Hi all, Sunday 23rd May will probably go down in club history (this year's anyway) as being one of the slickest and most enjoyable dive days to be had. We arrived at Hope Cove at at 9:30 to see the water lapping half way up the slipway. From the top of the hill you could see blue sky with a large bright object lighting up the scene (I'm told it was the sun, and not to get too excited as it probably wont be around for very long). As for the water, you could see right through it to the sandy sea bed.

From this start things started to go downhill somewhat, we launched the boat, but on starting, the engine tell tail was not telling anything because it wasn't there. Phil to the rescue, within a jiffy (whatever that is), the engine cover was off and he was busy sorting out the problem. Minutes later he and Brian Greenwood were away to the beach. Engine sorted, everyone took off to the car park except Paul and I, who had to wait for what seemed like ages for a couple of local fishermen to unload boxes upon boxes of spider crabs into the building at the top of the slip. We still weren't doing too badly as we parked in the field and it was still only 10:15.

The first wave consisted of Paul Hewitt, Ben Rice, Dave McDonald and myself with Phil Thomas and Brian Greenwood boat handling. The trip out to the Persier was uneventful and the shot found the wreck first time. Dave and myself were the first in the water and we could not believe our eyes because the vis was probably 15 meters. As we approached the wreck we could see it all (well nearly all) laid out before us.

We started our soiree from just aft of midships on the port side making our way around the stern and up the starboard side until we were able to enter what is left of the stern tube and swim through it, emerging some 8 to 10 meters further on. The stern tube is fairly large and has holes in it so as not to make it claustrophobic. From there we made our way up to the bows and back down the port side, almost to where we had started, before commencing our ascent after spending 42 glorious minutes on the wreck. With deco we had 62 minutes in the water altogether. An excellent dive!!!!!!!!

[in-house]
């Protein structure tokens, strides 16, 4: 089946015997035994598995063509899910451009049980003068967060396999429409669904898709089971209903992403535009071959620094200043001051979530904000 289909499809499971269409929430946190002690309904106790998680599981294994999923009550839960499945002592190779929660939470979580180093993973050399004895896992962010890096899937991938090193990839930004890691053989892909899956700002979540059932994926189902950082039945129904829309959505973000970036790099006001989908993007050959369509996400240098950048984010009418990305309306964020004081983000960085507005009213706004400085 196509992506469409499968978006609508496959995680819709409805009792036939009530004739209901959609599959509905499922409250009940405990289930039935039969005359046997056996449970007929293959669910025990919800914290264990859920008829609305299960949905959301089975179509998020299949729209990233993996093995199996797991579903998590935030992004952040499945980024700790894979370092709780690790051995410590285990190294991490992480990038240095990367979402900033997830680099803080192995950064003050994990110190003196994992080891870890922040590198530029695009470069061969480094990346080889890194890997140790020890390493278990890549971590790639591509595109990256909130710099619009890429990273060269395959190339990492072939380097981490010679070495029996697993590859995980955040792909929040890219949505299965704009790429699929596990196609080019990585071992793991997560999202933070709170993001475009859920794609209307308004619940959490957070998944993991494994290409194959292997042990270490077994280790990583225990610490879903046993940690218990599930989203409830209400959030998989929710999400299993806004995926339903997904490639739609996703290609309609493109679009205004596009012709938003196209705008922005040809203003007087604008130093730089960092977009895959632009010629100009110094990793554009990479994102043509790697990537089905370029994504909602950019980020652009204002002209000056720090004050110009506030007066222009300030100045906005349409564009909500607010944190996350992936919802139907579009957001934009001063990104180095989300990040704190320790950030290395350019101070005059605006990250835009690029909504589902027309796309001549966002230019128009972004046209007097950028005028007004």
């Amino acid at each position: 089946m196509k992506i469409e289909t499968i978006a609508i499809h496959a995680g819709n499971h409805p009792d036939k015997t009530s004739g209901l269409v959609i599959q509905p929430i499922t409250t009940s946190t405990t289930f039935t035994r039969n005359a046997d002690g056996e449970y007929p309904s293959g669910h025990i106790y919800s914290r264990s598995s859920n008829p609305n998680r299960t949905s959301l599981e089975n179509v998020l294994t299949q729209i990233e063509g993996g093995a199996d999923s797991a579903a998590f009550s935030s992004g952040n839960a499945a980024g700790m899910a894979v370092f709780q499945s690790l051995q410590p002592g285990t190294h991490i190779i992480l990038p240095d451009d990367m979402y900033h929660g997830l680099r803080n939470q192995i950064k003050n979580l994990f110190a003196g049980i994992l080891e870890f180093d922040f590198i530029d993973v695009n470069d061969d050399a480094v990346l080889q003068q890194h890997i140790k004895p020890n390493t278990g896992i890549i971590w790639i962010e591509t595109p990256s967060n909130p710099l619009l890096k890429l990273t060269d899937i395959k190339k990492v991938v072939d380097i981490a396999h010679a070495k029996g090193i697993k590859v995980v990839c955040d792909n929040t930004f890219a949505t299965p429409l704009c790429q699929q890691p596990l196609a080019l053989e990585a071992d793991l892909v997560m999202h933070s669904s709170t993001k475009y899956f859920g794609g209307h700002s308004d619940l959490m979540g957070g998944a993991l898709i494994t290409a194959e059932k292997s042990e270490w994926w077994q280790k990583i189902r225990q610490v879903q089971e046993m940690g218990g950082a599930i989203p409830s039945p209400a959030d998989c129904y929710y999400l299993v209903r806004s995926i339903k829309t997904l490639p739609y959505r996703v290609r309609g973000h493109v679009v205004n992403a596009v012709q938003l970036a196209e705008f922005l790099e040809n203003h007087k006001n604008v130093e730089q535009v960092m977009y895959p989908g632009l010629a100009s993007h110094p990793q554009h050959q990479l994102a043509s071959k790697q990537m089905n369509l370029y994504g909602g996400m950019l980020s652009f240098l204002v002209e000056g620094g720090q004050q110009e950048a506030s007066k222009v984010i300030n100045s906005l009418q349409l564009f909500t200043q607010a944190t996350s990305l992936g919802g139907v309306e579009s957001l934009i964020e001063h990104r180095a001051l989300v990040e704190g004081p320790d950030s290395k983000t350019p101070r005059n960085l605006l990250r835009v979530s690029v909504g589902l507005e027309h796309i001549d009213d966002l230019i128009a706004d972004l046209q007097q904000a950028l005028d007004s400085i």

With the first wave over the second wave left the beach within 20 minutes of the boat reaching the beach. All credit to the second wave of divers - Jo Simpson, Brian Greenwood, Derek Boustred and Brian Radford for being ready to go without any faffing around. See Derek's write up on this one.

By 3pm the boat was back again, only for as long as it took Derek and Brian to get their kit up to the car and for Dave to get his kit down to the boat, and then the final wave of divers were under way. We had intended to do a reef dive somewhere between Bolt Head and Bolt Tail to a depth of 20 to 25 meters. Whilst looking for a suitable spot it was mentioned that we were not far from the Maine and that it would be a much more interesting dive. So with that in mind Derek did a superb job of putting us above number two hold where the shot duly landed.

The descent was bloody hard work as we were diving roughly 1 1/2 hours before slack, but once inside the wreck it was fine. Luckily for us the shot, which was very nearly pulled out by three rather large lumps pulling against a rather strong tide, held. Sadly the vis wasn't as good as the Persier, but was still a very respectable 6 to 8 meters. With the tidal flow in mind we kept it to a no stop dive and had 32 minutes. This allowed us to go back past the boilers almost to the stern and back to the shot line which was used for our ascent. This was after having heaved it over the side allowing it to be dragged with us to lessen the effect of the current. Another excellent dive on the same day!!!!!

With all this fun and joviality you might think that it was late on our return to the boatshed, but not so. The boat was washed down and all packed away by 7 and I was at home enjoying a coffee by 7:20 so it just goes to show that it can be done.